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Groundwater quota versus tiered groundwater pricing: two cases of groundwater management in north-west China

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  • Eefje Aarnoudse
  • Wei Qu
  • Bettina Bluemling
  • Thomas Herzfeld

Abstract

Difficulties in monitoring groundwater extraction cause groundwater regulations to fail worldwide. In two counties in north-west China local water authorities have installed smart card machines to monitor and regulate farmers’ groundwater use. Data from a household survey and in-depth interviews are used to evaluate the effectiveness of the different regulatory institutions implemented with help of the smart card machines. In the given context, groundwater quota is more effective in curbing farmers’ groundwater use than the tiered groundwater pricing. The study shows that the usefulness of smart card machines depends on their embedding in the societal context and related regulatory institutions.

Suggested Citation

  • Eefje Aarnoudse & Wei Qu & Bettina Bluemling & Thomas Herzfeld, 2017. "Groundwater quota versus tiered groundwater pricing: two cases of groundwater management in north-west China," International Journal of Water Resources Development, Taylor & Francis Journals, vol. 33(6), pages 917-934, November.
  • Handle: RePEc:taf:cijwxx:v:33:y:2017:i:6:p:917-934
    DOI: 10.1080/07900627.2016.1240069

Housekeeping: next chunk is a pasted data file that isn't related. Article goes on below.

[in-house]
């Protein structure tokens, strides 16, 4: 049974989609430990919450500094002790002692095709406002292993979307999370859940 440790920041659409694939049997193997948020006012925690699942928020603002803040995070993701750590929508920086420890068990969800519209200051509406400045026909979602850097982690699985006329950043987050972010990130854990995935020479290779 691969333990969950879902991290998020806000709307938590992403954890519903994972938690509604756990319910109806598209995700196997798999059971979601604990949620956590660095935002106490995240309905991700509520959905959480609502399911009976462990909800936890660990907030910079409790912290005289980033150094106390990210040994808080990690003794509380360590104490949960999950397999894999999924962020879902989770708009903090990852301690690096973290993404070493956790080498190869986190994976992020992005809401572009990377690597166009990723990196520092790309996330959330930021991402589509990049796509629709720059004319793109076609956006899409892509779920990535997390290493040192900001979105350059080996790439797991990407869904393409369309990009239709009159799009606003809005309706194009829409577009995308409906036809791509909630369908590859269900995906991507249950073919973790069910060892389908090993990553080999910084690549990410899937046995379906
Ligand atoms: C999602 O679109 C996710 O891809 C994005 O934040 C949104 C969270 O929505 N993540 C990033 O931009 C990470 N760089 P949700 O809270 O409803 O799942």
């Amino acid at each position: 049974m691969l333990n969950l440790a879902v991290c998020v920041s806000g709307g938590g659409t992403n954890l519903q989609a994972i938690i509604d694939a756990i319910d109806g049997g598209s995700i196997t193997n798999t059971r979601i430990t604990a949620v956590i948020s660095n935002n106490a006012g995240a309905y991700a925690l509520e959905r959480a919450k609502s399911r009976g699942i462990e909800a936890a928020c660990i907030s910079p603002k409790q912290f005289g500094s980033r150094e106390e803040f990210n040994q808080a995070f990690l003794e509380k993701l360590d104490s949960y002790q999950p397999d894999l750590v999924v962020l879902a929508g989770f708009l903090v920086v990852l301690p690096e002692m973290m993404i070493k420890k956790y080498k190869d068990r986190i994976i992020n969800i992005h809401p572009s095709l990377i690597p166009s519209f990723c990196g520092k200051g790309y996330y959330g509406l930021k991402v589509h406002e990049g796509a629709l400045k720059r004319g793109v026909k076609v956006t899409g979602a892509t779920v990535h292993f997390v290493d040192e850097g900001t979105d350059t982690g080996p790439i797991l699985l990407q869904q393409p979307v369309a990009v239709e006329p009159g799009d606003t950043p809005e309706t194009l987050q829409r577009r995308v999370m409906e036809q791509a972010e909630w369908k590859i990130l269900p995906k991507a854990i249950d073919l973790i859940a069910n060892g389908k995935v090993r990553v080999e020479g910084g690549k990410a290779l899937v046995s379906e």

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    File URL: http://hdl.handle.net/10.1080/07900627.2016.1240069
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    References listed on IDEAS

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    1. Fan, Yubing & Wang, Chenggang & Nan, Zhibiao, 2014. "Comparative evaluation of crop water use efficiency, economic analysis and net household profit simulation in arid Northwest China," Agricultural Water Management, Elsevier, vol. 146(C), pages 335-345.
    2. Bjornlund, Henning & Nicol, Lorraine & Klein, K.K., 2007. "Challenges in implementing economic instruments to manage irrigation water on farms in southern Alberta," Agricultural Water Management, Elsevier, vol. 92(3), pages 131-141, September.
    3. Yang, Hong & Zhang, Xiaohe & Zehnder, Alexander J. B., 2003. "Water scarcity, pricing mechanism and institutional reform in northern China irrigated agriculture," Agricultural Water Management, Elsevier, vol. 61(2), pages 143-161, June.
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